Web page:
Drumnaph Loch Bran Trail

(0 reviews)

Drumnaph Community Nature Reserve consists of a mix of habitats and three walking trails to choose from. The Woodland Trust owns approximately 80 acres of Drumnaph Wood, which is located to the eastern side of the reserve. This section contains both ancient woodland and newly planted woodland as well as some wetland habitats.

In early 2012 an opportunity arose to secure the purchase of an additional 130 acres in the western section of the reserve, which includes a patchwork of ecological habitats including ancient woodland, wildflower meadows, ancient grazing habitats and wetlands. 

The choice of walking routes is detailed on information boards at both car parks.

Review This Walk

Leave a Reply

Your email address will not be published. Required fields are marked *

Comments will be reviewed and those that cause offence will be removed. This is at the discretion of WalkNI.

Report a Problem

We want everyone to be able to enjoy the walking routes listed on WalkNI safely and easily.

If you have come across any problems whilst walking a route, please let us so we can pass on any issues to the appropriate management body responsible for maintaining the walk.

Walk Route

Drumnaph Loch Bran Trail

    Your contact details

    You don't need to give us all these details if you do not wish, but it is often helpful for route management bodies to be able to contact you if further information about the problem is required.

    Tick if you want to be kept informed of the outcome of the problem

    County Londonderry

    Distance 1.1 miles

    OS Map Sheet 8

    Terrain Grass pathways are in place

    Nearest Town Maghera

    Route Shape Circular

    Grid Reference C837040

    Route Type Woodland

    Route Description

    You are now moving through grassland which is typical of the local agricultural landscape. While this area is not as rich in plant and animal species as the rest of the reserve, mature hedgerows offer important habitat for many plants, insects, birds and mammals. However, poor management and removal is threatening many once common species that have grown to depend on them. As you leave the fields you will enter an area of acid grassland and wet flush. This is a very species rich habitat containing species such as Meadow Thistle, an indicator of old longstanding acid meadows. With flowering plants such as Orchids, Lesser Spearwort, Lady’s Smock and Scabious, to mention but a few, this area supports a wide variety of pollinating insects.

    You are now looking south across Loch Bran, named after one of the huge mythical hounds who belonged to the Gaelic hero Fionn mac Cumhaill. Today Loch Bran has grown over with mosses, rushes and sedges and is a great example of a transitional mire, surrounded by low-lying bog land. The vegetation is dominated by Sphagnum or bog moss. The build up of moss in waterlogged conditions over many centuries creates peat.

    Standing on the hill we look south across Loch Bran bog and behind us lie large areas of whin shrubs. The amount of whin on the reserve is controlled to maximise the wildlife benefit from this important species, while not allowing it to encroach on to other sensitive habitats.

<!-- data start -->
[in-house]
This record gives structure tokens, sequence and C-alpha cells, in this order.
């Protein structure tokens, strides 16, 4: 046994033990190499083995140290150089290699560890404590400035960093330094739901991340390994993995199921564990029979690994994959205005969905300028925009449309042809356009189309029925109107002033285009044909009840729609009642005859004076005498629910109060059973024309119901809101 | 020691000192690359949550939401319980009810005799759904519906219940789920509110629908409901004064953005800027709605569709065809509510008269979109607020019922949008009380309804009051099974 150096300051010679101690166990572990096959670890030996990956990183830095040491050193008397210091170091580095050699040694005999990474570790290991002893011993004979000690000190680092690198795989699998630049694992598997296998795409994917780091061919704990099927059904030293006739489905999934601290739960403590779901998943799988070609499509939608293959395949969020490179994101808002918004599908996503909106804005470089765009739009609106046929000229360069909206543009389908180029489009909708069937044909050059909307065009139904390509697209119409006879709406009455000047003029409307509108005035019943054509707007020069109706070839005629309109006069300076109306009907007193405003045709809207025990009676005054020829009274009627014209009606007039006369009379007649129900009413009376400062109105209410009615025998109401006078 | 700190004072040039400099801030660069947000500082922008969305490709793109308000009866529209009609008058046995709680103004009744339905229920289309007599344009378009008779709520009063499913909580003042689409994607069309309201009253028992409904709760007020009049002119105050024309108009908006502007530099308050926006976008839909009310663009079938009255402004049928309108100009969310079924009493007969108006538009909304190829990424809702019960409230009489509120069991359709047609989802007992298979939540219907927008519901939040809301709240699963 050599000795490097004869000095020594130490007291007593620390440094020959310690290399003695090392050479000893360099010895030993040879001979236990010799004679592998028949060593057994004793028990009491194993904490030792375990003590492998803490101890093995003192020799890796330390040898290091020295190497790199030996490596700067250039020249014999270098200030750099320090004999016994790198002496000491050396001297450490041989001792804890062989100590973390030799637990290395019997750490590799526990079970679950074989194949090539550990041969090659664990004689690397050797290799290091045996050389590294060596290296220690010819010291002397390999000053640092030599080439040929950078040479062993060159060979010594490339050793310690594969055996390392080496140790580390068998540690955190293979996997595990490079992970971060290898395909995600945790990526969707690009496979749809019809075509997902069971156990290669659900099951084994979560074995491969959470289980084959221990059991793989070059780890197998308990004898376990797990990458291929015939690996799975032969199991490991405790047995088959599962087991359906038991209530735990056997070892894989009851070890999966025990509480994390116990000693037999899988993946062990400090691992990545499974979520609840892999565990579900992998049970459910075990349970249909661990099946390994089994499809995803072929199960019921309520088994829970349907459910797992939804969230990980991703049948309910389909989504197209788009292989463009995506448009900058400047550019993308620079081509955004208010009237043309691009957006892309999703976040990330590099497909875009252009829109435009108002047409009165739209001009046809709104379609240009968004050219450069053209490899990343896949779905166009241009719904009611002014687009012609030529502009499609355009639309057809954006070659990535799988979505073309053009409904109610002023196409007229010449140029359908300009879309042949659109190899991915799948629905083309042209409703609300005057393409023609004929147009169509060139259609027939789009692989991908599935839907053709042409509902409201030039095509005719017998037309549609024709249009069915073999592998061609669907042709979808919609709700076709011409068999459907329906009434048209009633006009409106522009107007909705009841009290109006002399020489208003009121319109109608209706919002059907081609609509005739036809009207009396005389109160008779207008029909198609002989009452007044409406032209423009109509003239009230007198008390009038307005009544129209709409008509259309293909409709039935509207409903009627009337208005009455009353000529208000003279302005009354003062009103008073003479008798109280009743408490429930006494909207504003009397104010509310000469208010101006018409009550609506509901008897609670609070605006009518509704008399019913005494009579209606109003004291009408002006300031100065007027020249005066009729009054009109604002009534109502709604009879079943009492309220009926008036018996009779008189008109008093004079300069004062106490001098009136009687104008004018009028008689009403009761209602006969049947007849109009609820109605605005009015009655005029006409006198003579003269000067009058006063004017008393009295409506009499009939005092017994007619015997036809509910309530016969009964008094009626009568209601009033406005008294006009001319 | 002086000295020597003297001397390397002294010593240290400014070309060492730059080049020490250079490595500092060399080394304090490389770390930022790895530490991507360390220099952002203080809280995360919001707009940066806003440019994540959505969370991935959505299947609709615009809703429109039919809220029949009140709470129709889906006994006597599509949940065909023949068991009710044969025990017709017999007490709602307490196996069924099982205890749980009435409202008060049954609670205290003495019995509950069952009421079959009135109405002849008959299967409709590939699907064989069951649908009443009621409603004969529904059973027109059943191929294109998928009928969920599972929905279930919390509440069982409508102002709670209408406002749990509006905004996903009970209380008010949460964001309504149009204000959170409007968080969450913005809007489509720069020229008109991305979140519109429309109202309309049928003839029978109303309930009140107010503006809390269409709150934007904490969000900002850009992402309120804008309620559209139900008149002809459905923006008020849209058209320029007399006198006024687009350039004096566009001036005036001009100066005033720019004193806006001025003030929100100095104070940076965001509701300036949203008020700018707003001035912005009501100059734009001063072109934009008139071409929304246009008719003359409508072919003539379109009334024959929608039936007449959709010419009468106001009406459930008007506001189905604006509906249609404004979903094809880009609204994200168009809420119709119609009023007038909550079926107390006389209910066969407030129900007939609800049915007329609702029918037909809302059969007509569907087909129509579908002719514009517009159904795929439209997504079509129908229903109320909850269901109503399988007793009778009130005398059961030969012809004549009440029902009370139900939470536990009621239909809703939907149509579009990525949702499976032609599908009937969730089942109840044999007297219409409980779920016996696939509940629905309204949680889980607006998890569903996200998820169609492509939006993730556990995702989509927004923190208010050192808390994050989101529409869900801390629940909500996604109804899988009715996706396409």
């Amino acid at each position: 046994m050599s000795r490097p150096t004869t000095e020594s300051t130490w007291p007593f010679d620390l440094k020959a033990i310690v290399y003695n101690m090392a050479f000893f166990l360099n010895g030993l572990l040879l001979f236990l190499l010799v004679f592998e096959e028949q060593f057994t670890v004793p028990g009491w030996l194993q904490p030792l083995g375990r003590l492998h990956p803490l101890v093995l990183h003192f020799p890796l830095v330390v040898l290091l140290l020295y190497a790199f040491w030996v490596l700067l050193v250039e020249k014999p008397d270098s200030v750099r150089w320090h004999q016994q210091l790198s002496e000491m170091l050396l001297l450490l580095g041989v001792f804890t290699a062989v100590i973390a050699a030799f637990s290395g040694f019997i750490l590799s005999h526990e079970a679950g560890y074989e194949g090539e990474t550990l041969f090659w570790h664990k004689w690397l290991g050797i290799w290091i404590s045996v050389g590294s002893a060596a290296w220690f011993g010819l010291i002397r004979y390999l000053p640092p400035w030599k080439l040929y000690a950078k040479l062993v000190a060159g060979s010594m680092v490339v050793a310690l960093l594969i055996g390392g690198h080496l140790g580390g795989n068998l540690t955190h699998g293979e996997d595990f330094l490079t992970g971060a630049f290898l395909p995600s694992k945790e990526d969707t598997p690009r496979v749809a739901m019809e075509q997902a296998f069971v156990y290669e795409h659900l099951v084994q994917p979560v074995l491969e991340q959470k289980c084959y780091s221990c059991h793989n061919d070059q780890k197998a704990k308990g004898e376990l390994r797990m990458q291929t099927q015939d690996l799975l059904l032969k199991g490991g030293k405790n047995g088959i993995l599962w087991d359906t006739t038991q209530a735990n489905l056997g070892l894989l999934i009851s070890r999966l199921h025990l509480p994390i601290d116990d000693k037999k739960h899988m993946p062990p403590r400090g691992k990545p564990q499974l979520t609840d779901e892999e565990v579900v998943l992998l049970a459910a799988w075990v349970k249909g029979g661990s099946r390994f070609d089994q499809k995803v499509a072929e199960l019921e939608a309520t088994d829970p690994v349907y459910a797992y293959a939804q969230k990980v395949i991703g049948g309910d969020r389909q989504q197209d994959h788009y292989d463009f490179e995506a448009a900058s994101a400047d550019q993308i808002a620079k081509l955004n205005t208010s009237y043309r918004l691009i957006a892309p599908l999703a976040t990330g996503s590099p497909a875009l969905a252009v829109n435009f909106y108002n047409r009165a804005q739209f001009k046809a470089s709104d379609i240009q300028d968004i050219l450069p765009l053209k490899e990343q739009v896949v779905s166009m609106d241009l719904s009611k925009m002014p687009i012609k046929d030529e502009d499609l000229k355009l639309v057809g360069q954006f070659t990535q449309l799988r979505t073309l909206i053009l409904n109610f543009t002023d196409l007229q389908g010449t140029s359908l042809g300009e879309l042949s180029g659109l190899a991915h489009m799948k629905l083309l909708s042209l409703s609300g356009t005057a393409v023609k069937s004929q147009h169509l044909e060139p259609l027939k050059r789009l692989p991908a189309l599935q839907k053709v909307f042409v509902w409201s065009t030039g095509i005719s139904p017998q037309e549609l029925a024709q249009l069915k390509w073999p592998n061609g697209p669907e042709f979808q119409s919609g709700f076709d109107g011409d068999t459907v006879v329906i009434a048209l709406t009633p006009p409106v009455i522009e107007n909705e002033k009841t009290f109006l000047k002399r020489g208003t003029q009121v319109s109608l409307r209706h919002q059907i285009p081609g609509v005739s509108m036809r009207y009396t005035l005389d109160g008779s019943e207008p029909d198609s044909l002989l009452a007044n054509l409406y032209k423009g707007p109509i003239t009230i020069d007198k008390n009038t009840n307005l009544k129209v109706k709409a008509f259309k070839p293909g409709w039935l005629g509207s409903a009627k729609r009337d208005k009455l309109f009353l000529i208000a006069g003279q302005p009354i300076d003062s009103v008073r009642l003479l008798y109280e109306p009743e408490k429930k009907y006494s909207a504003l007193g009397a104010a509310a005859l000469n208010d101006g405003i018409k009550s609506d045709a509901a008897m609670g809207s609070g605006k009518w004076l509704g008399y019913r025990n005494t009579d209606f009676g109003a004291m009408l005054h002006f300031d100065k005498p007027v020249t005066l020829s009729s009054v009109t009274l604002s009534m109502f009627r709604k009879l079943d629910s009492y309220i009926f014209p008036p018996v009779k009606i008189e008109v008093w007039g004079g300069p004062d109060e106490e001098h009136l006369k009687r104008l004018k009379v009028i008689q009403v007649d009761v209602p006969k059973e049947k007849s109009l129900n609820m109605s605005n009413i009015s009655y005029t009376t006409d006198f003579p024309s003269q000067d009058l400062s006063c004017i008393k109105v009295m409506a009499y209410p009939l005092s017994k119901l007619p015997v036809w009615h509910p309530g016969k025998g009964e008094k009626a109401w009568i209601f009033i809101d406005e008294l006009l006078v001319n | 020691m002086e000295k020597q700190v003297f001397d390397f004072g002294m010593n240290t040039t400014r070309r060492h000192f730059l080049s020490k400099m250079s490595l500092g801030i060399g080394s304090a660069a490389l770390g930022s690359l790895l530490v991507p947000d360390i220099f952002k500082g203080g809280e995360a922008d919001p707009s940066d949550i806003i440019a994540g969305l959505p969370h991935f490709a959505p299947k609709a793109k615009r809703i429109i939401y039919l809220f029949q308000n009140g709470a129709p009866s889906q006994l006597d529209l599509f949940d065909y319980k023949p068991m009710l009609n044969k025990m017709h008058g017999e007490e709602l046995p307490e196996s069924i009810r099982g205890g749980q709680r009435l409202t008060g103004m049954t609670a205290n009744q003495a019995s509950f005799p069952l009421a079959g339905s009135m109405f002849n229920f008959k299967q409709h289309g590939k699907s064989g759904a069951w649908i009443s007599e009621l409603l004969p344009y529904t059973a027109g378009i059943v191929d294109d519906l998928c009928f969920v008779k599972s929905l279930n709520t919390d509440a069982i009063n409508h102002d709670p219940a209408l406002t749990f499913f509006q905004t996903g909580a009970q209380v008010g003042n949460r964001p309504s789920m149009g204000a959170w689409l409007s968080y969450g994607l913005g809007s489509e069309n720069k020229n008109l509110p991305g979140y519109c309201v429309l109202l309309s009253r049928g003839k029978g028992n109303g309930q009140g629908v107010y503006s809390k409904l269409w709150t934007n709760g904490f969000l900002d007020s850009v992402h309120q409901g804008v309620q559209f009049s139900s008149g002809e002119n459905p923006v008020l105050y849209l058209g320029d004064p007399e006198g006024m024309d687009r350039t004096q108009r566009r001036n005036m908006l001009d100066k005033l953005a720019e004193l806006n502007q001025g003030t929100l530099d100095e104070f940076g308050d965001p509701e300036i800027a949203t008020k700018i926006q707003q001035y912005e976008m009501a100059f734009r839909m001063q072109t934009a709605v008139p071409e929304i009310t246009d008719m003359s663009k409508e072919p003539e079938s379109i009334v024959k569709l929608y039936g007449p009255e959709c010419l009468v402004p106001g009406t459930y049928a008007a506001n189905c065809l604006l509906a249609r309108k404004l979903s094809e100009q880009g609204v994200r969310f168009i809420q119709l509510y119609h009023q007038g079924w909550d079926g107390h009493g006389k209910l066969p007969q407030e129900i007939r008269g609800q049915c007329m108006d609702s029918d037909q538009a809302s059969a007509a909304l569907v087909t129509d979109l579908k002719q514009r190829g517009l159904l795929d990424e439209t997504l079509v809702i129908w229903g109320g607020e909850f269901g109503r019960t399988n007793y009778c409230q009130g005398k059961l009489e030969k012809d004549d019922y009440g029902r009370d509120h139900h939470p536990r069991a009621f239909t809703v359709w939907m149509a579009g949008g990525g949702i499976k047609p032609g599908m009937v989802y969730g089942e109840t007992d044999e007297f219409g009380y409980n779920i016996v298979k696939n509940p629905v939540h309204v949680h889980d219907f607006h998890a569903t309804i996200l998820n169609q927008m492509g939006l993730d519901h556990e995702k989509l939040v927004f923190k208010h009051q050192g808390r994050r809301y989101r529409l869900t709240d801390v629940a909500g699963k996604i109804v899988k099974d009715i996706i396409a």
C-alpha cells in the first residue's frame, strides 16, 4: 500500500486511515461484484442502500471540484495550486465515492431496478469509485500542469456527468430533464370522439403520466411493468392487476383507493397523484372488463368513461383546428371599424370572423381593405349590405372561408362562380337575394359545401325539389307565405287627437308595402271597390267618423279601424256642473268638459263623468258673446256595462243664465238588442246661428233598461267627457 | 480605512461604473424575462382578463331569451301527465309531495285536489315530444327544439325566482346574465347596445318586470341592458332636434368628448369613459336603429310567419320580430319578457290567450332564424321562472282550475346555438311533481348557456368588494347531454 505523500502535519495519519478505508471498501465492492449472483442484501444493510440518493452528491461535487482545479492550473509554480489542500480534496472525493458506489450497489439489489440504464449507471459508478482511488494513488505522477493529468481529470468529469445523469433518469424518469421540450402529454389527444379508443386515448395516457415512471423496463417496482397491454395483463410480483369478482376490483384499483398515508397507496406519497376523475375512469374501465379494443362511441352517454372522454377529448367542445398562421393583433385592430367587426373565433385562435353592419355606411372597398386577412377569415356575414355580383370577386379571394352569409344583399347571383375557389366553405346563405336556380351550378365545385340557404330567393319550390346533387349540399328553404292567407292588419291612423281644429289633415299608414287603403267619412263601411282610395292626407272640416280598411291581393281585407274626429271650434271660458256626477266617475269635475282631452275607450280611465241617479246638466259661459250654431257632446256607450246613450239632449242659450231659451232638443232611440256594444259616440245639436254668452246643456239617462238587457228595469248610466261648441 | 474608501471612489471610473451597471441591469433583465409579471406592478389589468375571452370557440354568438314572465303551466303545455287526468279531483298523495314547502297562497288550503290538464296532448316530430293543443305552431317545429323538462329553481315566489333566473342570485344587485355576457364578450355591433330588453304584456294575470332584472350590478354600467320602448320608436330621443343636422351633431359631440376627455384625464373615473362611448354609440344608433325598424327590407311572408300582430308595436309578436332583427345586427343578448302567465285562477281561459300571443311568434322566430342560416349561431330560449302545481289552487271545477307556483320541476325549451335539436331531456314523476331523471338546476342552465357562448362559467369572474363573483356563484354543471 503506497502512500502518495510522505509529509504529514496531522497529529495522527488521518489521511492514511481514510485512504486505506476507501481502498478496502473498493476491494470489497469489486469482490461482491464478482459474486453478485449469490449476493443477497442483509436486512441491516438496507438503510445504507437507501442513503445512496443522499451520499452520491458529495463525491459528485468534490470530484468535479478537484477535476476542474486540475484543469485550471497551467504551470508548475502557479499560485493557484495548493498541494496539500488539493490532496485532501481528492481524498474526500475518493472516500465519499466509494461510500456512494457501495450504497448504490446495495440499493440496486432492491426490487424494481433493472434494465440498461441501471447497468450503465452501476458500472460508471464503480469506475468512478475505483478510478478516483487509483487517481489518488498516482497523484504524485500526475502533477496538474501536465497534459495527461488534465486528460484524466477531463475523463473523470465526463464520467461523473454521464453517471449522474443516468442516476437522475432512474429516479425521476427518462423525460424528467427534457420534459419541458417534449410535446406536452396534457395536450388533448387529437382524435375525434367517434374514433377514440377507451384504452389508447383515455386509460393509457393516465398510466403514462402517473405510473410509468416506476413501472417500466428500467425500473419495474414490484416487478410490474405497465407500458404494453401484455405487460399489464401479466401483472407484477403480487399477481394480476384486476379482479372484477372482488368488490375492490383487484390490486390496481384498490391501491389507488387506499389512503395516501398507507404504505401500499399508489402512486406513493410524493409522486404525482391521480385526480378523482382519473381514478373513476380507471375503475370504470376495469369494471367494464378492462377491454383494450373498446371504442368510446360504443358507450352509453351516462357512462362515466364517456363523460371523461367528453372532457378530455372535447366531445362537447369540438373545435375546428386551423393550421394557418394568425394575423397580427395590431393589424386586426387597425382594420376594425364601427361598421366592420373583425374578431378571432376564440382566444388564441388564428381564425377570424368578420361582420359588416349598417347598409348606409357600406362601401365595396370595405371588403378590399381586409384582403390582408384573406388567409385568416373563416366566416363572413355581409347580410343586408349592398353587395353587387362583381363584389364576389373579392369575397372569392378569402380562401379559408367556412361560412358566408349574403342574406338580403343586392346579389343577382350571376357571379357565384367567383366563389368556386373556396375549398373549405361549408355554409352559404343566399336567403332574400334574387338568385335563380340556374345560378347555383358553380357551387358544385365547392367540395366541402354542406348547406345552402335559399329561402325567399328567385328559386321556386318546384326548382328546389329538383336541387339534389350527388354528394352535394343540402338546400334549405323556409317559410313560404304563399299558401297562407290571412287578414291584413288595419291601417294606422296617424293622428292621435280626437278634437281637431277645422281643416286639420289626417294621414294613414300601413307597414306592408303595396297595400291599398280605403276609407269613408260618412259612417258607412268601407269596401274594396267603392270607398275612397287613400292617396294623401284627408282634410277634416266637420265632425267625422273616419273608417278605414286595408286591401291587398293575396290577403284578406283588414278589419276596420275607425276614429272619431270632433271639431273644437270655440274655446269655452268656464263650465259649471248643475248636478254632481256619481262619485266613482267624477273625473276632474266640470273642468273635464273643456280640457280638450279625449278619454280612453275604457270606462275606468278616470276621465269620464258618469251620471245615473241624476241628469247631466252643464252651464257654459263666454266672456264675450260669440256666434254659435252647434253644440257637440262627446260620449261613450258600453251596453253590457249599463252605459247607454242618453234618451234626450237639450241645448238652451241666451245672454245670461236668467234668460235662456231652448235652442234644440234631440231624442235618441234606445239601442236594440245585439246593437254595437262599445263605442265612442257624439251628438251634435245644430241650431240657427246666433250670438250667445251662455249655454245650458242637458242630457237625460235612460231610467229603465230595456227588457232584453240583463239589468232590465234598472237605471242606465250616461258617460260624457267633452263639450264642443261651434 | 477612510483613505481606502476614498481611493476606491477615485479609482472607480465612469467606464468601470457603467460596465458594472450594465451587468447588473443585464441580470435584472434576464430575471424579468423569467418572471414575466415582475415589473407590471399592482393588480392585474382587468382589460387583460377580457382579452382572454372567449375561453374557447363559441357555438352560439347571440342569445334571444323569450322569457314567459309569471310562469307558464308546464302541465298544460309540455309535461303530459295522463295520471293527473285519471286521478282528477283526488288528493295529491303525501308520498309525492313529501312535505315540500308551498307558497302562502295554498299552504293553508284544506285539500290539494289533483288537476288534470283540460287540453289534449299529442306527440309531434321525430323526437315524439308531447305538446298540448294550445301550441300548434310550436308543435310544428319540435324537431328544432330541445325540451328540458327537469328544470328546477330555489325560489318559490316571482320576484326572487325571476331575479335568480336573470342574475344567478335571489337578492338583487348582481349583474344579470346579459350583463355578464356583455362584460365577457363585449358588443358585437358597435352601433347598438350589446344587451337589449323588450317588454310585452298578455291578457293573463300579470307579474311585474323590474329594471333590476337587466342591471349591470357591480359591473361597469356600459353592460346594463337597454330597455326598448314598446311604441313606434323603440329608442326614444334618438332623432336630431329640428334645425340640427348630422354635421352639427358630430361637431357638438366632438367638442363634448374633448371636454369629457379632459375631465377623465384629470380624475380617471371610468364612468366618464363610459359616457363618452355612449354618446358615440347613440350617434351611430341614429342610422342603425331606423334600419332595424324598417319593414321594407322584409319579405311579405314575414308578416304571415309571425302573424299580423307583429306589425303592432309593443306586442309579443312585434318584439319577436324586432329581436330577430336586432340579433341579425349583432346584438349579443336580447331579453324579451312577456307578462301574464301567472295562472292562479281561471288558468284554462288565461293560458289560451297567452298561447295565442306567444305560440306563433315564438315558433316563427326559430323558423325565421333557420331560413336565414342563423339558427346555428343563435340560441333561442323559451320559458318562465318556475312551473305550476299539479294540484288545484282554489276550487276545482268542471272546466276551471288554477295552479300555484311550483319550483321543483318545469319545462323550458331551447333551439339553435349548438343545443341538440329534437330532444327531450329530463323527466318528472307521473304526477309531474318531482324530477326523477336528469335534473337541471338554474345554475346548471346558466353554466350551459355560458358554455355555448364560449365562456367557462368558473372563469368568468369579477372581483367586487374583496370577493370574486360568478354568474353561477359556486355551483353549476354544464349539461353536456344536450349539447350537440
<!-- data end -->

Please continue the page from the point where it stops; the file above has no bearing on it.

You are now alongside the site of an ancient Rath known as ‘An Ráth Ard’. Half of the Rath has been removed by the creation of the field in which you are standing and the other half remains to the west. On a clear day there are wonderful views from this area. To the east across the lower wood there is the unmistakable shape of ‘Sliabh Mis’ or Slemish, the mountain on which Saint Patrick is said to have been kept as a slave tending pigs. Further north and east the large wind turbines are on the Antrim Hills around Loughgiel. In the far south east you can see ‘Sliabh Crúibe’, Slieve Croob in Co Down. The large mountain in the south is ‘Sliabh gCallann’ or Slieve Gallion which is close to Cookstown and of course the mountain dominating the western view is ‘Carn Tóchair’ (Carntogher).

    Point of Interest

    The natural beauty and wildlife of this ancient woodland

    Getting to the start

    For the west car park, take the Tirkane Road leading north west from Maghera town centre. Continue for 3.5km, before turning right onto the Halfgayne Road. The west car park is 1km along this road on the right hand side.

    To reach the east car park from the west car park, continue for 700m along the Halfgayne Road, before turning right onto the Gortinure Road. Continue along this road for 1km before turning right onto the Grillagh Road, the east car park is 300m on your right.

    Public transport

    Translink – journeyplanner.translink.co.uk

    Dog Policy

    Dogs are allowed but must be kept under control.


    As this is a natural woodland environment, no toilet or refreshment facilities are provided.
    New pathways do include a short section suitable for pushchairs and wheelchairs.

    Accessibility Grade

    Grade 3

    • The path may not be hard and firm in all weathers with loose stones (not bigger than 5cm) with occasional tree roots and pot holes and will be at least 1m wide for its entire length.
    • The path will not be steeper than 6° or have a cross slope of greater than 6°.
    • There will not be any obstacles such as steps or stiles and surface breaks will be between 12mm and 75mm in width.
    • There will be a clear head height of greater than 2.10m for the entire length of the route.
    • There will be passing places at least every 150m and rest areas at least every 1km.